Bill C-274 is an opportunity for the NDP, the Conservatives, and the Liberals to join forces and quickly pass a bill that would recognize that small businesses and family farms are important to Canadian society. I encourage each one of my colleagues to say yes to Bill C-274.

In closing, I would like to add that there is widespread support for this bill across Canada and especially in rural areas, where families create small businesses and support them from one generation to the next. I sincerely believe that these families must have this opportunity. Just imagine that I were to sell my business to my daughter. I would have to pay 100% of the tax instead of 50%. If I only had to pay 50% of the tax, I could continue to help my daughter grow her business. That money would certainly go back into the economy.

Once again, I invite all my colleagues to support Bill C-274.

Income Tax ActPrivate Members' Business

11:10 a.m.


Karine Trudel NDP Jonquière, QC

Madam Speaker, today I am so very pleased to add my voice to the chorus of those across Canada who support Bill C-274, an act to amend the Income Tax Act (transfer of small business or family farm or fishing corporation). I would like to thank my colleague from Rimouski-Neigette—Témiscouata—Les Basques for introducing this bill. I know he worked long and hard to make sure this bill is written in such a way as to protect everything that matters to our small businesses.

As we all know, our small and medium-sized businesses are the bedrock of our economy. Whole families make a living thanks to them.

I am from Saguenay—Lac-Saint-Jean, where life can be very different from that in big cities. Many of my colleagues, such as those from Abitibi and the Lower St. Lawrence, as well as some of the other provinces, are familiar with those differences.

The reality in our regions, in places like Saguenay—Lac-Saint-Jean, is that there are often only two, three, or four large businesses that contribute to their economies. Most of the time, small and medium-sized businesses are the main contributors. Many of our small businesses have only three or four employees, but they are what are sustaining our regions. We are seeing this more and more. The men and women of our regions are developing projects and new ideas and are doing their part every day to keep our regional economies going.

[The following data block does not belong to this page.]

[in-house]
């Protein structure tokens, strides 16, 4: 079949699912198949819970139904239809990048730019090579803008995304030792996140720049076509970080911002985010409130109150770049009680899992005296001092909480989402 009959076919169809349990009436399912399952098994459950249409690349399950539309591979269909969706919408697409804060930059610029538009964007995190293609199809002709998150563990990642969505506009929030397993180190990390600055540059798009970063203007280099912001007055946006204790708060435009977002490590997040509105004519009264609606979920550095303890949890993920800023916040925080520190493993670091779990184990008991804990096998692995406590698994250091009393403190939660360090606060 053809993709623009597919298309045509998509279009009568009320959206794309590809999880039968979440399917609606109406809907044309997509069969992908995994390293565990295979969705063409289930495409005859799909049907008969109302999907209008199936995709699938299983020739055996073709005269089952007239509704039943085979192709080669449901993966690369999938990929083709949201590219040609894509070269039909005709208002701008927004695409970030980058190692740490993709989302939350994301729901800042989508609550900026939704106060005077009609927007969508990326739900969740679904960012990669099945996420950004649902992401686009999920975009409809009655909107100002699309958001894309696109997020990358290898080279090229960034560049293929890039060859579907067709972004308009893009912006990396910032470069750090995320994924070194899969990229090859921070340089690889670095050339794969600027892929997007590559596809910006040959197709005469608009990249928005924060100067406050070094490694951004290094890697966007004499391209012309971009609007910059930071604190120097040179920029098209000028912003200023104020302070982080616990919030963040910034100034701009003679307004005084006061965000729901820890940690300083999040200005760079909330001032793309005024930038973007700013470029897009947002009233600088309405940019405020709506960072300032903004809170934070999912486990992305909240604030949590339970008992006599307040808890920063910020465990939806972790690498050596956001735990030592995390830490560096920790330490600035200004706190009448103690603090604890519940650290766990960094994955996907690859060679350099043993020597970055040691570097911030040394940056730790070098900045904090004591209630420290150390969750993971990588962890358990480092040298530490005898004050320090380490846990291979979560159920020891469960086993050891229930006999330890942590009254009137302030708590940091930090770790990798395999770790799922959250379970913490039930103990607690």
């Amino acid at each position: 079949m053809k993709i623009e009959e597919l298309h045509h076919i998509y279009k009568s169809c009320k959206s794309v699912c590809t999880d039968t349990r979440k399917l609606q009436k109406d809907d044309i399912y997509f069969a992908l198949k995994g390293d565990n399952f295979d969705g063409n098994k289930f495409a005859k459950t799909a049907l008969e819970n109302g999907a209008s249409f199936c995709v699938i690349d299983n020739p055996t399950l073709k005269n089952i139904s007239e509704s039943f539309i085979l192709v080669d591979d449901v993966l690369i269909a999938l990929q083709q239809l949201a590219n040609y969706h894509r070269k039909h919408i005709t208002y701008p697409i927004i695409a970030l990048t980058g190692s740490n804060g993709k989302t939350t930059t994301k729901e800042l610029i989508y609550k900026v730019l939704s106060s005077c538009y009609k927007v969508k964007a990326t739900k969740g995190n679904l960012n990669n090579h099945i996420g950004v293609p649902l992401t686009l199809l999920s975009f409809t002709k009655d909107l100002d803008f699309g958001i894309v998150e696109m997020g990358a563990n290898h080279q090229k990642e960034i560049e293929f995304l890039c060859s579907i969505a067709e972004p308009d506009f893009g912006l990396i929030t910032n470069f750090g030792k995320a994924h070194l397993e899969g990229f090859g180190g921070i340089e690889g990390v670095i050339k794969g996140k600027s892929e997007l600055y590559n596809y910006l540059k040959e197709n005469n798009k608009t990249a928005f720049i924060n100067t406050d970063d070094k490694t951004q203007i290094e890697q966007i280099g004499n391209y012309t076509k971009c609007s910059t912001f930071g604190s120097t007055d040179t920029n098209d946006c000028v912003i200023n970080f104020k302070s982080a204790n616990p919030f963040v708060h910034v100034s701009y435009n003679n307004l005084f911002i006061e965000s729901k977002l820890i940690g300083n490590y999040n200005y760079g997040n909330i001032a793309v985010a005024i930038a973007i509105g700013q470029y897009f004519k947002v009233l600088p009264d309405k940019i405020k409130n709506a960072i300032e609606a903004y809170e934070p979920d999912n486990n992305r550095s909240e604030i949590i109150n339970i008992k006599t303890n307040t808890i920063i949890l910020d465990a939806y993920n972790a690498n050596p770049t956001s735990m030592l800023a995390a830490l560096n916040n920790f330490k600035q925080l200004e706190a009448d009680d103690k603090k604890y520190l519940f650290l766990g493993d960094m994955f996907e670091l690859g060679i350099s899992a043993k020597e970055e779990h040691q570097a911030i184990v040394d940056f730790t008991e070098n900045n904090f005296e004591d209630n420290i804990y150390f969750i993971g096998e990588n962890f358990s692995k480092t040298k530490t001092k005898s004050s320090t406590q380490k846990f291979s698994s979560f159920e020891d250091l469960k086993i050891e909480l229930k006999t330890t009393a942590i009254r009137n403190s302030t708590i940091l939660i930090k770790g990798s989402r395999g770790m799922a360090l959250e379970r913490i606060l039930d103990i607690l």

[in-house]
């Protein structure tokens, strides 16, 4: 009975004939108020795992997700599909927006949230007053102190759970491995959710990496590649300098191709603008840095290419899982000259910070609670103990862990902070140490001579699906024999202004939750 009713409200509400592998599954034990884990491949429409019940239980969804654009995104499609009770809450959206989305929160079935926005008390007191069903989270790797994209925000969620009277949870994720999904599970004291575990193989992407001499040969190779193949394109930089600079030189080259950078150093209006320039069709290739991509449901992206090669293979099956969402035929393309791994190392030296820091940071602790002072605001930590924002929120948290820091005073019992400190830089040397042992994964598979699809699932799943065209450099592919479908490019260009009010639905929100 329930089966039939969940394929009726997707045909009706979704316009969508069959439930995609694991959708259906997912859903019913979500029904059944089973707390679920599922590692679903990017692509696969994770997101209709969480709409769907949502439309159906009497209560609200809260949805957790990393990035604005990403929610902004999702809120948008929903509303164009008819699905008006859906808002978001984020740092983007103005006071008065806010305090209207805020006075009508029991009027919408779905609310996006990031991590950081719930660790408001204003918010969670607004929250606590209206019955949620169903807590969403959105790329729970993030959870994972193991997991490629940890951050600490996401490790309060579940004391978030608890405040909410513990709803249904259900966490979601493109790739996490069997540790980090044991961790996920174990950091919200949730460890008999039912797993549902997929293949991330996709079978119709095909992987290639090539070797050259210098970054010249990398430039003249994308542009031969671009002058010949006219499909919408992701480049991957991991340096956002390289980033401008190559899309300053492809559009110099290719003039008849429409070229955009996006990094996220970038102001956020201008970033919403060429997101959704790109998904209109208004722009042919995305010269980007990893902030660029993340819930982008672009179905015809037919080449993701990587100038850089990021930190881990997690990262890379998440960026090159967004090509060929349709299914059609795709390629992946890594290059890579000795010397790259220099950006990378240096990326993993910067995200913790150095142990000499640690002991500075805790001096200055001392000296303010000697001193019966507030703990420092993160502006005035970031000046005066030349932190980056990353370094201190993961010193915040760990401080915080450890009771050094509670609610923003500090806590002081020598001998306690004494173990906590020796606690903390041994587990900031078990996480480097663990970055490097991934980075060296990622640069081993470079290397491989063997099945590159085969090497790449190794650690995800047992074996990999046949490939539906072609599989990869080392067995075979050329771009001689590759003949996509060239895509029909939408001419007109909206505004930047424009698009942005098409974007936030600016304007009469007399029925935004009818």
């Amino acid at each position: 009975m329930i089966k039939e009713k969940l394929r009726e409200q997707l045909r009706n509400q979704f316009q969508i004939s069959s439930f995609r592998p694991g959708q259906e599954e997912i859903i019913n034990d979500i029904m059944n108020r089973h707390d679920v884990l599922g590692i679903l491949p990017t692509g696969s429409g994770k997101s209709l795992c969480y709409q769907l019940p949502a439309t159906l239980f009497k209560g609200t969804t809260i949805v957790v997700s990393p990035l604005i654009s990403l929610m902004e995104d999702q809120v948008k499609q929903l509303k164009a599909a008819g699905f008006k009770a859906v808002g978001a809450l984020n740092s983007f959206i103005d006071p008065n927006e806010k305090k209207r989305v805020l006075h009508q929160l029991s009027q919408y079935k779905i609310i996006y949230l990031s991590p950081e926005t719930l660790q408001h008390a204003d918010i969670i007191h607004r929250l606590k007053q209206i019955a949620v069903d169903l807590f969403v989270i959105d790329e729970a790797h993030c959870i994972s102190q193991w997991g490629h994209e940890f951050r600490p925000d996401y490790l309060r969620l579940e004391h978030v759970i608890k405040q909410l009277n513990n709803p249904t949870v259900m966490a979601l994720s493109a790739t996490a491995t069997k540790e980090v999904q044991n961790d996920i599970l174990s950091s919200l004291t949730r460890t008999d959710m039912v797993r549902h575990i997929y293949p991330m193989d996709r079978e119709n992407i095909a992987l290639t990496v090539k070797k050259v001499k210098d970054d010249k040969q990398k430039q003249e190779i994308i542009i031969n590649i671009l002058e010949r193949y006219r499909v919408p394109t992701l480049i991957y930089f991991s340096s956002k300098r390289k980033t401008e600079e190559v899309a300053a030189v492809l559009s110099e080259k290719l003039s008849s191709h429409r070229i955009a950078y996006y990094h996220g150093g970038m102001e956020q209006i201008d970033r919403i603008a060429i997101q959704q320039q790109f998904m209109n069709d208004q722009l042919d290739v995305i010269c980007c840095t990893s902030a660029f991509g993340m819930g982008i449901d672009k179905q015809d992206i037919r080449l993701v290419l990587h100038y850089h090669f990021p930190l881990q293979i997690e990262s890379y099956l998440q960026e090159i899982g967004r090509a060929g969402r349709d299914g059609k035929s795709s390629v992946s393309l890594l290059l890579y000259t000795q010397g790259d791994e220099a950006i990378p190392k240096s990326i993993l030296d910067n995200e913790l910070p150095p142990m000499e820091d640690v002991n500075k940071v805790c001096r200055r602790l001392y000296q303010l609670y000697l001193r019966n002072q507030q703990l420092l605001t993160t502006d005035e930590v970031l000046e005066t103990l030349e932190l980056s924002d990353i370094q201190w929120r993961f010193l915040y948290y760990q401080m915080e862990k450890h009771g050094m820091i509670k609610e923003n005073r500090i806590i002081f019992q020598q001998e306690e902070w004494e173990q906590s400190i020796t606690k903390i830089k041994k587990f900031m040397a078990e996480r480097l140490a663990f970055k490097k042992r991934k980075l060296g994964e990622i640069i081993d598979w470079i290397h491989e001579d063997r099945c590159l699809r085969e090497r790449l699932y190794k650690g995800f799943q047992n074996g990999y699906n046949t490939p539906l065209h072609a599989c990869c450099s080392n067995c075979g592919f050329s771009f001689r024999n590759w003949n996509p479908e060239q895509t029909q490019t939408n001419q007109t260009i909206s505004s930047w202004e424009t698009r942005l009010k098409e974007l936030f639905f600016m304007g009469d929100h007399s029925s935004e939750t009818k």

At the same time, our small and medium-sized businesses are facing many problems that make it harder for people back home to succeed. For example, the customer base is much smaller in our region.

Another problem is the shortage of young people willing to take over these businesses. It is really hard for SMEs to find people to take over, so when an entrepreneur is lucky enough to have someone in their family they can count on to take over the family business, that creates wealth for our communities. When people are lucky enough to have a family member to carry on a family business, it means they can pass down traditions, and for some, even memories. It means they can pass on what they have learned through experience and hard work.

Unfortunately, there is a great injustice. Federal legislation penalizes business owners and dissuades from passing on their life's work to members of their family. The reason is quite simple: when a business is sold to the owner's children or another relative, the profit from the sale is considered a dividend and is taxed as such under the Income Tax Act. On average in Canada, a dividend is taxed at roughly 35%.

If the business is sold to someone who is not part of the family, who is not a relative but a stranger, then the profit is considered a capital gain. In that case, there is a lifetime exemption of roughly $825,000 for a business and about $1 million for a farm or a fishing vessel. The remaining capital gain is taxed at about 25%, on average. That explains the difference between the sale to a stranger and the sale to a child or another family member.

We have to do something about this unfair situation. I have met with business owners in my region. They all agree on this. That is why various stakeholders in the Saguenay—Lac-Saint-Jean region support Bill C-274.

I will quote Carl Côté of the Saguenay-Le Fjord chamber of commerce and industry.

Business succession is a major economic issue, especially in remote areas. Family businesses play an important role in economic development and they must have support. At present, they are subject to very unfair tax treatment. Family business succession is an issue that we are following closely...

The former president of the Union des producteurs agricoles du Saguenay—Lac-Saint-Jean, Yvon Simard, believes that it is appalling that, in 2016, the dismantling and sale of companies to a stranger is subject to less tax than the sale or transfer to a family member, someone who could pursue their parents' dream and continue farming in the Saguenay—Lac-Saint-Jean region.

When we contacted businesses in my riding, dozens responded and supported the NDP's efforts. Many deplore the current situation and hope that this injustice will be addressed.

I would like to read a few comments I received about this. They paint a clear picture of the reality facing small businesses and what the people of Saguenay—Lac-Saint-Jean are going through.

A motel owner said that this is a major problem and that his father thought about selling the business to a stranger because it was more beneficial for him than to sell it to a family member.